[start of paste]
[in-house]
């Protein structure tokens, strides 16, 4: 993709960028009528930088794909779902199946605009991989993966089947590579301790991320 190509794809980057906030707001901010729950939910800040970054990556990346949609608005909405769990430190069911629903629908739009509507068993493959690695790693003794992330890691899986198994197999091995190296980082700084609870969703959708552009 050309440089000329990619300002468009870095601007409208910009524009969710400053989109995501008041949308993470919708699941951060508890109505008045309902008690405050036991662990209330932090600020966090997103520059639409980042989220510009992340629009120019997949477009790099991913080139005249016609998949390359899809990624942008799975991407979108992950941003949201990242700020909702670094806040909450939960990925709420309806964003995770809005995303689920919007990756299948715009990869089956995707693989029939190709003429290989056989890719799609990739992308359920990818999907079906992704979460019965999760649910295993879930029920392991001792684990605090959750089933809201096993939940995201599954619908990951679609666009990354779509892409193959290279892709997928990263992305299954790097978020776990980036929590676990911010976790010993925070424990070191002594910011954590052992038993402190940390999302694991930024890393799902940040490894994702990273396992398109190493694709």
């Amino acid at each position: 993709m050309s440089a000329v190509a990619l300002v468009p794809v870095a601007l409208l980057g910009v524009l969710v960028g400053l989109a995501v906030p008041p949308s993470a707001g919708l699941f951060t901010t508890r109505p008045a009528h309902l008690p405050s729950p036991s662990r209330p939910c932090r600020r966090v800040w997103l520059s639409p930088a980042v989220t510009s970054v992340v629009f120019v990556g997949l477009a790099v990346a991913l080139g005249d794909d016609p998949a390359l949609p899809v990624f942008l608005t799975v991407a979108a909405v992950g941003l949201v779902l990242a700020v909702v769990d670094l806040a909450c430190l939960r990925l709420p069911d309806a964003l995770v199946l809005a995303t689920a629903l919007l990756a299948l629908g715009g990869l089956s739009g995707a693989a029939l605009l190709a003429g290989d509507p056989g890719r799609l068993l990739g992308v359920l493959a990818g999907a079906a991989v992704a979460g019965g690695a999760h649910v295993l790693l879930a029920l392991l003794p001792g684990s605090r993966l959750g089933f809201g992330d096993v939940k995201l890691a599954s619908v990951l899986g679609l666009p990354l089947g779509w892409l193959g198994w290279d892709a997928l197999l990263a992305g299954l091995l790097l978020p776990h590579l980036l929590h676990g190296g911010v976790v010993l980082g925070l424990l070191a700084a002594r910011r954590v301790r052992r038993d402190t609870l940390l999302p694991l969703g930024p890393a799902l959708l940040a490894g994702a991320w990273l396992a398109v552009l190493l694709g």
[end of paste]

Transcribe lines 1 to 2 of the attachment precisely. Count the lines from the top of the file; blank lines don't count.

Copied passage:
[in-house]
């Protein structure tokens, strides 16, 4: 993709960028009528930088794909779902199946605009991989993966089947590579301790991320 190509794809980057906030707001901010729950939910800040970054990556990346949609608005909405769990430190069911629903629908739009509507068993493959690695790693003794992330890691899986198994197999091995190296980082700084609870969703959708552009 050309440089000329990619300002468009870095601007409208910009524009969710400053989109995501008041949308993470919708699941951060508890109505008045309902008690405050036991662990209330932090600020966090997103520059639409980042989220510009992340629009120019997949477009790099991913080139005249016609998949390359899809990624942008799975991407979108992950941003949201990242700020909702670094806040909450939960990925709420309806964003995770809005995303689920919007990756299948715009990869089956995707693989029939190709003429290989056989890719799609990739992308359920990818999907079906992704979460019965999760649910295993879930029920392991001792684990605090959750089933809201096993939940995201599954619908990951679609666009990354779509892409193959290279892709997928990263992305299954790097978020776990980036929590676990911010976790010993925070424990070191002594910011954590052992038993402190940390999302694991930024890393799902940040490894994702990273396992398109190493694709």